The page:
With Jane Birkin, when they were making the '60s swing.
A brilliant, resourceful composer, and always a maestro of cool—the meaningful kind. We won't hear his like again. David Hudson at The Daily Notebook is collecting the tributes.
UPDATE: A Barry favorite, and some esoterica:
I agree with a commenter who cited the theme from You Only Live Twice. The film itself has ENORMOUS sentimental value for me—it was the first Bond film I saw in a theater, a drive-in theater to be precise, I wore my Jonny Quest black turtleneck to mark the occasion, I don't wanna talk about it—but the song is objectively terrific, and I think it's one of Ms. Sinatra's best vocal performances. I don't know how Barry did it—if I recall correctly he did supervise her recording—but he got better singing out of her than either her dad OR Saint Lee Hazelwood were ever able to.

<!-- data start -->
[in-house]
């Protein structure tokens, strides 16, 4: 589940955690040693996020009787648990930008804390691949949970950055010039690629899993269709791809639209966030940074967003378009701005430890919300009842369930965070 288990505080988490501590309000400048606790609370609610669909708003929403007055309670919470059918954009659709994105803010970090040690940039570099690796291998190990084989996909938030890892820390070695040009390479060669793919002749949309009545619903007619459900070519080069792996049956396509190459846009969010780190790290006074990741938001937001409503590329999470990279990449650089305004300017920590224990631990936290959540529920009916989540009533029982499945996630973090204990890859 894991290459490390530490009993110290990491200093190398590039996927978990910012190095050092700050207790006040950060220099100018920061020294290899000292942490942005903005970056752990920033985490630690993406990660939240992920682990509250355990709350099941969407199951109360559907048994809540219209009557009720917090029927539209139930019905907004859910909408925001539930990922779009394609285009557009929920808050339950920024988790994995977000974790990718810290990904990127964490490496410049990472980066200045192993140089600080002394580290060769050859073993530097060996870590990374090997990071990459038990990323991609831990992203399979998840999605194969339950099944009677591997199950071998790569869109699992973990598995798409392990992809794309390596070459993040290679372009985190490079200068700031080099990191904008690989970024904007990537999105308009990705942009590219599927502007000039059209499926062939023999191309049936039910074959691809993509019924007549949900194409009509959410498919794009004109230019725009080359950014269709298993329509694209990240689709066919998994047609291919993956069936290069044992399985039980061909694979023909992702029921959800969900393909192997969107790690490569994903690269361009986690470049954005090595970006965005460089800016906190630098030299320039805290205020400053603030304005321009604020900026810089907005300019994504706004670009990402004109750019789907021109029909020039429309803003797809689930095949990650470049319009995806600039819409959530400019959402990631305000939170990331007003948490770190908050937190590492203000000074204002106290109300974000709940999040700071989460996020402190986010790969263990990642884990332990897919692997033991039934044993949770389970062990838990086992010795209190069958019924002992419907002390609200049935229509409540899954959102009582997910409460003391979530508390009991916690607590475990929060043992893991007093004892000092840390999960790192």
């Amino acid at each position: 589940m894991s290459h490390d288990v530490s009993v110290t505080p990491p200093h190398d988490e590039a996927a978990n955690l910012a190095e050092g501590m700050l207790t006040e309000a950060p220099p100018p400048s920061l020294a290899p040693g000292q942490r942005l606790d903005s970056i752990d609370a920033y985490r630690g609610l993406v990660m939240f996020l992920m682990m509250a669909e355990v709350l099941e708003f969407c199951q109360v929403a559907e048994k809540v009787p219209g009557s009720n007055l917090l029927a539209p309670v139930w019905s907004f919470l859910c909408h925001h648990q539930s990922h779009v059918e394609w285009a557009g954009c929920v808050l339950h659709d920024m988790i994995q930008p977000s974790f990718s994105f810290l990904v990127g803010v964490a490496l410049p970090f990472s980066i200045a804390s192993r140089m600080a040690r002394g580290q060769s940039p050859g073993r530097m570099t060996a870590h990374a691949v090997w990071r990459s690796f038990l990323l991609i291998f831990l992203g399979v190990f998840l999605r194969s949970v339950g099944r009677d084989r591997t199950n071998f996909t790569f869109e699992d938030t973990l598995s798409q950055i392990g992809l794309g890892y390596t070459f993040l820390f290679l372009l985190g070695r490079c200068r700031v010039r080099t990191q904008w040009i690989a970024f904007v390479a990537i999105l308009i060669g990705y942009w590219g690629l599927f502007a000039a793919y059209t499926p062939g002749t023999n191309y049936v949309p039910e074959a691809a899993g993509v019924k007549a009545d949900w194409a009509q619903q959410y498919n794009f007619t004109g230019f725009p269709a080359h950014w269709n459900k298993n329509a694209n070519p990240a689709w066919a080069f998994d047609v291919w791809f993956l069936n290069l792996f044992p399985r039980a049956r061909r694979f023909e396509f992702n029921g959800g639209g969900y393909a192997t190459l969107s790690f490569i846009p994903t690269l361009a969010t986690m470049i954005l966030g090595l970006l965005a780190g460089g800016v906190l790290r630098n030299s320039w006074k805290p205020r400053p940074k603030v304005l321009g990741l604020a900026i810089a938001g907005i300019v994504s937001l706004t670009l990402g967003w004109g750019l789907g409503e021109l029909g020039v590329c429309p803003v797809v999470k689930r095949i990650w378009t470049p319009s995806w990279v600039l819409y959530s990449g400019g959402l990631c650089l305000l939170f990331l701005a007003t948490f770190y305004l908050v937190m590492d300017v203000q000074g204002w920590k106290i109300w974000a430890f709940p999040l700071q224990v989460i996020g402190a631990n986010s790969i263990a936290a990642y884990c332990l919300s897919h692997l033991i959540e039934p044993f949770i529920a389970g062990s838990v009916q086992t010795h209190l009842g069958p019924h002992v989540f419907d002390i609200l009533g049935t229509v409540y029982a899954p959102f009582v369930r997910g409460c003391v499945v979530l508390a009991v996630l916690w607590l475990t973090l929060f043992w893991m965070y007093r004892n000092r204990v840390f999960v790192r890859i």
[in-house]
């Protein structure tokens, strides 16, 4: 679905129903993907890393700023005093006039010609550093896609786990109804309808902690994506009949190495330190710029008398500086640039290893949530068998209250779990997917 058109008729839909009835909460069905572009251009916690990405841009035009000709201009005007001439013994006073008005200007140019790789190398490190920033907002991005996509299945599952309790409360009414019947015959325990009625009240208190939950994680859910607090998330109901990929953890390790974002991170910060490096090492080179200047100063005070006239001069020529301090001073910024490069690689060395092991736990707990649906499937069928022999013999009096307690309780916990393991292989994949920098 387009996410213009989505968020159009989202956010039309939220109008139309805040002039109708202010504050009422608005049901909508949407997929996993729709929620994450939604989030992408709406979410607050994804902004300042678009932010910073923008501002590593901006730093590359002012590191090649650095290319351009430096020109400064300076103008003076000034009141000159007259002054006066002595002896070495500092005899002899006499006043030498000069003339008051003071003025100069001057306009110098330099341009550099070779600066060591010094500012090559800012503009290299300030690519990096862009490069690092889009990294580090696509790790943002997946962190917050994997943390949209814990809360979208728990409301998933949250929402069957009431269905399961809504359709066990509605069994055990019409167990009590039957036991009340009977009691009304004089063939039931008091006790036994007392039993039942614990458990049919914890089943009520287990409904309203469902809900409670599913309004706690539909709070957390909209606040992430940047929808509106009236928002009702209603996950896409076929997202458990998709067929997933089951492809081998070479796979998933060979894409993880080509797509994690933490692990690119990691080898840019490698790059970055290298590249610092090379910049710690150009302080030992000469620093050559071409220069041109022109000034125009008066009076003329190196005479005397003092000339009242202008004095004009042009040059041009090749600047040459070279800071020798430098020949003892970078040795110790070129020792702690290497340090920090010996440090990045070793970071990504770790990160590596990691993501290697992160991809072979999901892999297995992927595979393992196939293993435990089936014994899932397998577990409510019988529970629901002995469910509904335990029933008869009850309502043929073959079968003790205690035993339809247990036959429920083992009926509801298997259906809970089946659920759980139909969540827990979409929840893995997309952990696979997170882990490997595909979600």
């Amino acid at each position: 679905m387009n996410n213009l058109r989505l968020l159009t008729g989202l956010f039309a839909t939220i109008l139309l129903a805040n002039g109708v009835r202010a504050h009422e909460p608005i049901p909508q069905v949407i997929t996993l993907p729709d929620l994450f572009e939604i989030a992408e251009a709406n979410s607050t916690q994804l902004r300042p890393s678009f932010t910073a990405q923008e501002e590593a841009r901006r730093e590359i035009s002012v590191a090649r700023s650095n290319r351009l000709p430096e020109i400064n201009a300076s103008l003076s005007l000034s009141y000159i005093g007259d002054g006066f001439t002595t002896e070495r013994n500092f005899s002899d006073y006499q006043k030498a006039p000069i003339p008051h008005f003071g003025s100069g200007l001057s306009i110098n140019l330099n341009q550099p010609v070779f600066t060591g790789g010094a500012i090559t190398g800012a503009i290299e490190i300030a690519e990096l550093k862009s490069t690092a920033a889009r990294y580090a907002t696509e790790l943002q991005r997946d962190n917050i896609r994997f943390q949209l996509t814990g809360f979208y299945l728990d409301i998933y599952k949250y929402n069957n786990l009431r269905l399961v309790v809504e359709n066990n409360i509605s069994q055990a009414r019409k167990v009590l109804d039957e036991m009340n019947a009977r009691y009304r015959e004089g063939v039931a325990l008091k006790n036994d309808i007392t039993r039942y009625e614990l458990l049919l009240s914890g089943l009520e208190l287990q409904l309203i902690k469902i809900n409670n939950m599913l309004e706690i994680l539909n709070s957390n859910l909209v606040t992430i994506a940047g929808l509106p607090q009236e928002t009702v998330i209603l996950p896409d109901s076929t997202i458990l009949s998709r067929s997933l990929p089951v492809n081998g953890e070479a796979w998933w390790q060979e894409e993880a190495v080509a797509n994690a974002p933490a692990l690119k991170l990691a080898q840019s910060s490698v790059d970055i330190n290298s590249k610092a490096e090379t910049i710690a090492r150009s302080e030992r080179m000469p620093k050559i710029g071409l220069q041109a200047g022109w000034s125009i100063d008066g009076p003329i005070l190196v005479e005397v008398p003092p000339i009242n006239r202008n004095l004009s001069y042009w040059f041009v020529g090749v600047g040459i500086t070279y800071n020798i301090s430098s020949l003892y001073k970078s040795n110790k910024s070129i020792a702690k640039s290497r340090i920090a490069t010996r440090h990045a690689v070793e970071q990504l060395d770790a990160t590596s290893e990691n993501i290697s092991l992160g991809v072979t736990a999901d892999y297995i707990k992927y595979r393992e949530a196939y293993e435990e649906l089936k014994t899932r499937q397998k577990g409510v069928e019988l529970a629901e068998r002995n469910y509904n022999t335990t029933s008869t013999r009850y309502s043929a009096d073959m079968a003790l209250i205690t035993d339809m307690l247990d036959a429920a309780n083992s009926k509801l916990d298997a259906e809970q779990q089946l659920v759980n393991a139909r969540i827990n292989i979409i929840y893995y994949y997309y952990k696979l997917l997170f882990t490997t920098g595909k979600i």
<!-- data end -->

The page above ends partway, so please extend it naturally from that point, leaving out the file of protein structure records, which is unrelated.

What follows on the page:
It took some stones to cover the theme from Goldfinger. Somehow the very act of doing it half-insured that the resultant track would be, erm, memorable. This is better than that, even. Howard Devoto's vocal very wisely eschews even the idea of rivaling Shirley Bassey's projection; rather, the egghead post-punk brooder intones rather in the manner of, well, a Bond villain. Very clever, Mr, Devoto.
Whatever happened to these guys, anyway? In any case, the original is a part of the much-lauded-below On Her Majesty's Secret Service soundtrack, wherein it was sung by Louis Armstrong. In his recent biography of Armstrong, Terry Teachout, who never bagged Jane Birkin, dismisses the song as an "innocuous ballad."